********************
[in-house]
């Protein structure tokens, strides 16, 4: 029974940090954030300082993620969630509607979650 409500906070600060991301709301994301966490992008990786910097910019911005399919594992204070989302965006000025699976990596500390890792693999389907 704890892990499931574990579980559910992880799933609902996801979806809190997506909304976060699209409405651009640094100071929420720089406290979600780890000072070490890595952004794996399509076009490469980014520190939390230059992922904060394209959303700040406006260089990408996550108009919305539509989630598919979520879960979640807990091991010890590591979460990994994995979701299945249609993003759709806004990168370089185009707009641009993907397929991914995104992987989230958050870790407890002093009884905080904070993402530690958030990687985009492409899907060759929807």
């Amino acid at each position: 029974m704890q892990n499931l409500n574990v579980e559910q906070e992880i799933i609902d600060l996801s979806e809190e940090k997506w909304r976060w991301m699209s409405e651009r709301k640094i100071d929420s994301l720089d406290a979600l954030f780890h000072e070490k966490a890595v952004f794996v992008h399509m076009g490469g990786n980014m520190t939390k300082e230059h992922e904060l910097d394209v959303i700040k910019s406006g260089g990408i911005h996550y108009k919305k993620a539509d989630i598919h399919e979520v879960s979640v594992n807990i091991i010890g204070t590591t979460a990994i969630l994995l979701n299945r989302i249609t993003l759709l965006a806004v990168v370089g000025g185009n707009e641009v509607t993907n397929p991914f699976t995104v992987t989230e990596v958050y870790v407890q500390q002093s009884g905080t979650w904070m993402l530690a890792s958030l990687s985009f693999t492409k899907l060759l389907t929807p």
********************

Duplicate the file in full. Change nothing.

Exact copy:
[in-house]
């Protein structure tokens, strides 16, 4: 029974940090954030300082993620969630509607979650 409500906070600060991301709301994301966490992008990786910097910019911005399919594992204070989302965006000025699976990596500390890792693999389907 704890892990499931574990579980559910992880799933609902996801979806809190997506909304976060699209409405651009640094100071929420720089406290979600780890000072070490890595952004794996399509076009490469980014520190939390230059992922904060394209959303700040406006260089990408996550108009919305539509989630598919979520879960979640807990091991010890590591979460990994994995979701299945249609993003759709806004990168370089185009707009641009993907397929991914995104992987989230958050870790407890002093009884905080904070993402530690958030990687985009492409899907060759929807």
């Amino acid at each position: 029974m704890q892990n499931l409500n574990v579980e559910q906070e992880i799933i609902d600060l996801s979806e809190e940090k997506w909304r976060w991301m699209s409405e651009r709301k640094i100071d929420s994301l720089d406290a979600l954030f780890h000072e070490k966490a890595v952004f794996v992008h399509m076009g490469g990786n980014m520190t939390k300082e230059h992922e904060l910097d394209v959303i700040k910019s406006g260089g990408i911005h996550y108009k919305k993620a539509d989630i598919h399919e979520v879960s979640v594992n807990i091991i010890g204070t590591t979460a990994i969630l994995l979701n299945r989302i249609t993003l759709l965006a806004v990168v370089g000025g185009n707009e641009v509607t993907n397929p991914f699976t995104v992987t989230e990596v958050y870790v407890q500390q002093s009884g905080t979650w904070m993402l530690a890792s958030l990687s985009f693999t492409k899907l060759l389907t929807p």